It might even be helpful to take some time with the Holy Spirit and examine your life, making lists of the manipulation tactics you use and why you use them. If you can’t do this by yourself, avail yourself to the benefits of a Bible-believing Spirit-filled counselor who can help you see why you do what you do so that you can stop.

Third, develop a new conflict resolution strategy based on Biblical principles.

Conflict is always going to come. You need to learn how to deal with it properly.

Thankfully, the Bible gives us all of the tools we need to handle conflict appropriately. It’s our job to learn Biblical principles and properly apply them.

Again, you may need the help of a counselor, mentor or coach to help you learn new behavioral patterns and apply them. (They will hold you accountable and keep you from falling into the trap of using Biblical principles as bullying tools.)

Finally, change.

I know, it sounds obvious, but it isn’t simple.

The truth is that each and every day you’re going to have to choose to avoid being a bully. When you slip into old behavioral patterns (and there will be times that you do) you’ll need to recognize it, admit it, ask forgiveness, and possibly even make amends to the person you bullied. Trust me when I say that this level of humility will help you change your behavior.

And as your behavior changes, so will other people’s desire to be around you.

Why? Because people want to be in relationships with people who treat them with love and respect, not people who manipulate and control them or the friendship.

If you want people to be want to be around you long term, you’re going to have to lay aside being a bully.

I get it, most people learn to bully others because they have been hurt or mistreated and they don’t want it to happen again. It’s a form of preemptive revenge. Yet, it’s totally against Jesus’ teaching.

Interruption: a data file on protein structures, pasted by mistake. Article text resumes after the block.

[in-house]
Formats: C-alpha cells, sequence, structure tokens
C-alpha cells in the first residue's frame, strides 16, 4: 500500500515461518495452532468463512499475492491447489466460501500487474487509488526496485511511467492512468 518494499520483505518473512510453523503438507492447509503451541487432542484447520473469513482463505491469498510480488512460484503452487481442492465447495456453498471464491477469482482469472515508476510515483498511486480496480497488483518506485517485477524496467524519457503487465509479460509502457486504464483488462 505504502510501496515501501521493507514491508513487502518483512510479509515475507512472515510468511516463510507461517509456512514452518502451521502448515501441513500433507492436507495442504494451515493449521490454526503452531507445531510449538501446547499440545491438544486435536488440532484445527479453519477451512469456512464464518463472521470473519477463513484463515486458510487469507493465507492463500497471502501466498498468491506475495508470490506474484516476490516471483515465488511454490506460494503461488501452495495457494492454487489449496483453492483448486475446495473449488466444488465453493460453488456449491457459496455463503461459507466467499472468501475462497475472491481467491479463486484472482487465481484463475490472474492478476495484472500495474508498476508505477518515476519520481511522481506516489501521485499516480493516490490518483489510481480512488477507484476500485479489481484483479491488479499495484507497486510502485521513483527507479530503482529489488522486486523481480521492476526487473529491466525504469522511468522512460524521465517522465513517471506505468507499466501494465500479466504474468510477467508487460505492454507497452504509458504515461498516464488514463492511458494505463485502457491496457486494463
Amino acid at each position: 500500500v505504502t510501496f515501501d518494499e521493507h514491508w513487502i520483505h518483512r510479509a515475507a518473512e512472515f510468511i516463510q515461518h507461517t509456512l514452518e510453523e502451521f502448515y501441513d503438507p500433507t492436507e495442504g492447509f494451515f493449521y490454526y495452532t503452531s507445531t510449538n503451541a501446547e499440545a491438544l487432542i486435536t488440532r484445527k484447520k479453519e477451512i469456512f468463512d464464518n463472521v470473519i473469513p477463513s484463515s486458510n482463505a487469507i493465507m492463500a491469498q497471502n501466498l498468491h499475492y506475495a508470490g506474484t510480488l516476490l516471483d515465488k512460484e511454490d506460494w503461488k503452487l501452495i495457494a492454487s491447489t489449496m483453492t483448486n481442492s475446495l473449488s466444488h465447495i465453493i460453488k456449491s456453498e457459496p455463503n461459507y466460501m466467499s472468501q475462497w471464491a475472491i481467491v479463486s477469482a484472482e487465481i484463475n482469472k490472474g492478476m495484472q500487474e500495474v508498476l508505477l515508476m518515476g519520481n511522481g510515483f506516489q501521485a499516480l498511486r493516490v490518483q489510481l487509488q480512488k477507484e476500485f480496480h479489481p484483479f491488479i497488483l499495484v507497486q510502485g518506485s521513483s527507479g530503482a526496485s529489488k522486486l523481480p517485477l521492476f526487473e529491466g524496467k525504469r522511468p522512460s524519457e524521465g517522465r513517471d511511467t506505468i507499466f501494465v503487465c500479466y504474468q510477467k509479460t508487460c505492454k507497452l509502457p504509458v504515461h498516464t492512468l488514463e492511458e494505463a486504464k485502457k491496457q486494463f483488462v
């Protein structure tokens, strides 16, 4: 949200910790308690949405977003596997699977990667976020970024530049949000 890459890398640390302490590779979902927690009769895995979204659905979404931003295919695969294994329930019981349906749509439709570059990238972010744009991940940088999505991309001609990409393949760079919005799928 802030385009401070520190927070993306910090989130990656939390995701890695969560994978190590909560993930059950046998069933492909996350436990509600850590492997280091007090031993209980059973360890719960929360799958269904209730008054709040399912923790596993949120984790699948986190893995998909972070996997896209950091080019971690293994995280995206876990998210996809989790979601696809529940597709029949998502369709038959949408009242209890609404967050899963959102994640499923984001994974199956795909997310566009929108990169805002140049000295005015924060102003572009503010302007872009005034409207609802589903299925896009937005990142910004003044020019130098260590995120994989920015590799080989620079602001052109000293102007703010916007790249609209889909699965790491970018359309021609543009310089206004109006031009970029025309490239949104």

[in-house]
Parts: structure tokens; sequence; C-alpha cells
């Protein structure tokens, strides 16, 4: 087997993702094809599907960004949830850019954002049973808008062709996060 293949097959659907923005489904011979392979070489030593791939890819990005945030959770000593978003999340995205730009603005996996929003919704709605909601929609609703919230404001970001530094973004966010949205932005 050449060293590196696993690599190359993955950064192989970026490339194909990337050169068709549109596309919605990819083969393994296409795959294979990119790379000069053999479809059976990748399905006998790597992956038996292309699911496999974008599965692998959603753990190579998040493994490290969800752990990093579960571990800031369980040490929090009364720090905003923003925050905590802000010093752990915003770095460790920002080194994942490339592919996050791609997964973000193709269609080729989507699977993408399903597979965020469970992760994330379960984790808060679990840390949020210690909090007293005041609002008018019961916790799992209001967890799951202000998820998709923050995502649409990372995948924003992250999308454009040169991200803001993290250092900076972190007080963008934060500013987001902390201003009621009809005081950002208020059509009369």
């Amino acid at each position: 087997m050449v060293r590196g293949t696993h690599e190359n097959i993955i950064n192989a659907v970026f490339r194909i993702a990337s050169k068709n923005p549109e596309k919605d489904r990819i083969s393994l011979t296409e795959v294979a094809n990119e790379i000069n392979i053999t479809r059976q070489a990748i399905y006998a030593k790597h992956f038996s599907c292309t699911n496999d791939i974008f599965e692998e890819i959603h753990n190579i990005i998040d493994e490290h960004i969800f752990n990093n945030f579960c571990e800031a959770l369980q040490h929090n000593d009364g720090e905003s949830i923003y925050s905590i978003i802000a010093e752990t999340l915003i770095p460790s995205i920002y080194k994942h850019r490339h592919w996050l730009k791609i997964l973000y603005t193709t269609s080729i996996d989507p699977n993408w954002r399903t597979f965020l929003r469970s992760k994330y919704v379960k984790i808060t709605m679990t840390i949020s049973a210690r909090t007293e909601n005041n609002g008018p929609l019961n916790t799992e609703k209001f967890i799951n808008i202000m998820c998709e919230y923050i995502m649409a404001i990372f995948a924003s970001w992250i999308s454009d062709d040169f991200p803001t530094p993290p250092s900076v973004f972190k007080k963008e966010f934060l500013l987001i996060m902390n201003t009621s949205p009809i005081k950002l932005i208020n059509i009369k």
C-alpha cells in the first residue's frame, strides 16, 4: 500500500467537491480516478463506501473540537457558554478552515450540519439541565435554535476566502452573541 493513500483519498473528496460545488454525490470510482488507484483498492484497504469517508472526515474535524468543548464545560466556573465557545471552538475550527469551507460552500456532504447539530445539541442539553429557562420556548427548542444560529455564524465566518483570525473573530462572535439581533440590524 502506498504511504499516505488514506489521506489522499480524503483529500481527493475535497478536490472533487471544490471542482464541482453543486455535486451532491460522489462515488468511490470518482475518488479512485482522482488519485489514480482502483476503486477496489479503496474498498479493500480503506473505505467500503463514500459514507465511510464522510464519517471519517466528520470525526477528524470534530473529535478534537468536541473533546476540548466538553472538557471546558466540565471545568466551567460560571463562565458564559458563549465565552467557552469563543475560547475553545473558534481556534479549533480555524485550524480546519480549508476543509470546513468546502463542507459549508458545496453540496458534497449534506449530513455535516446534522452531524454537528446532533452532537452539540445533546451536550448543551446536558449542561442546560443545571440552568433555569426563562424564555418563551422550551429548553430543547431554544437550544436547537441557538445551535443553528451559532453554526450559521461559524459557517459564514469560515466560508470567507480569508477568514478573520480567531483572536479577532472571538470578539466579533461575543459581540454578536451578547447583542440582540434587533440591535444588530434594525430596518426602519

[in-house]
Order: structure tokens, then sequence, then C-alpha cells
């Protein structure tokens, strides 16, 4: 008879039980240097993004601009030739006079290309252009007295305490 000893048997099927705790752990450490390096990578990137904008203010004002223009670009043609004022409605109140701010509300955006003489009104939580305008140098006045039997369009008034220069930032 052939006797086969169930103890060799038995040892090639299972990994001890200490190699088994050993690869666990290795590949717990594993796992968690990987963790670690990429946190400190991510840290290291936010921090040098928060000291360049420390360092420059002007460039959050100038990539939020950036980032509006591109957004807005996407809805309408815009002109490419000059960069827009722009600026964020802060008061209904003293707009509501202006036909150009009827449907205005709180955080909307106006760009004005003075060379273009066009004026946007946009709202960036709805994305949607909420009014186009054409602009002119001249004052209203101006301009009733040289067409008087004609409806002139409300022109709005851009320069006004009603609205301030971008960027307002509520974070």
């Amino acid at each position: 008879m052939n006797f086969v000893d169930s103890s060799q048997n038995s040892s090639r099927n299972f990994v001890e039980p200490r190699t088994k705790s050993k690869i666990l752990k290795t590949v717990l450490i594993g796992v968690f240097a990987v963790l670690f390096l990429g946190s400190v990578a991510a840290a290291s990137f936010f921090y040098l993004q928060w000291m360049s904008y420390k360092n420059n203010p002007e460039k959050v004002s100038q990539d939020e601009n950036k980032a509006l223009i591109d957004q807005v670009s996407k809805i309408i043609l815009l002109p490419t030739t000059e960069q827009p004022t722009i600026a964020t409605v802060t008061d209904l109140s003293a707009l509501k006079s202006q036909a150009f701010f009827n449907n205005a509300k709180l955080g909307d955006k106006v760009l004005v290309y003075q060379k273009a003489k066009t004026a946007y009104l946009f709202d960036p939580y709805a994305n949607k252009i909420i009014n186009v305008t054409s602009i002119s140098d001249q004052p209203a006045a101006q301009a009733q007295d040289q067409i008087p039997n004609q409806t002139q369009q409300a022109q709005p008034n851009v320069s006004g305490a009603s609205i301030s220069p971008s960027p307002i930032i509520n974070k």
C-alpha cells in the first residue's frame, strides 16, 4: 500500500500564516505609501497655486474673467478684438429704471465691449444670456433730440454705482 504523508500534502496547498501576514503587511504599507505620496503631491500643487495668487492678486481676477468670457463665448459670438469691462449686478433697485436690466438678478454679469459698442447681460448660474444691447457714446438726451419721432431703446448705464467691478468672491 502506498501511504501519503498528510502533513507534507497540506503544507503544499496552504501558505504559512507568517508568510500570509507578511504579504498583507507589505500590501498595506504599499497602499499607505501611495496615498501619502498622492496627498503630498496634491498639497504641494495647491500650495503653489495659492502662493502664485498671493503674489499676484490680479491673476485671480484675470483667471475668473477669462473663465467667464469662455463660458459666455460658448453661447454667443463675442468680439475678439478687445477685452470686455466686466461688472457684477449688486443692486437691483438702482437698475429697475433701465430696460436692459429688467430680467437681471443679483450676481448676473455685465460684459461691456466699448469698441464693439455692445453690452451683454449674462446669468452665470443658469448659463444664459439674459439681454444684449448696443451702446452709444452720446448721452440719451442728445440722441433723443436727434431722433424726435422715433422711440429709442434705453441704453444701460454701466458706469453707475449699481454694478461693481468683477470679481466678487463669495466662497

Instead, He tells us when conflict occurs that we are to:

“I’m telling you to love your enemies. Let them bring out the best in you, not the worst.

When someone gives you a hard time, respond with the energies of prayer, for then you are working out of your true selves, your God-created selves. This is what God does. He gives his best—the sun to warm and the rain to nourish—to everyone, regardless: the good and bad, the nice and nasty.

If all you do is love the lovable, do you expect a bonus? Anybody can do that. If you simply say hello to those who greet you, do you expect a medal? Any run-of-the-mill sinner does that.

In a word, what I’m saying is, Grow up. You’re kingdom subjects. Now live like it. Live out your God-created identity. Live generously and graciously toward others, the way God lives toward you.”

Matthew 5:43-48

As you follow these verses, lay aside bullying and learn to handle conflict God’s way, you will become a woman that people are drawn toward. You’ll find that the results you tried to gain through control and manipulation actually come from love and respecting others.

Ultimately, you’ll be happier because you’ll know that those who are in a relationship with you actually want to be there---they don’t feel forced, manipulated, or threatened.

Rather than bullying making you unattractive, the light of Jesus will shine through you and cause others to be drawn to you. Isn’t that what we all want?

Unless you want to be the most unattractive version of yourself, then continue manipulating and controlling everyone around you. Be a bully!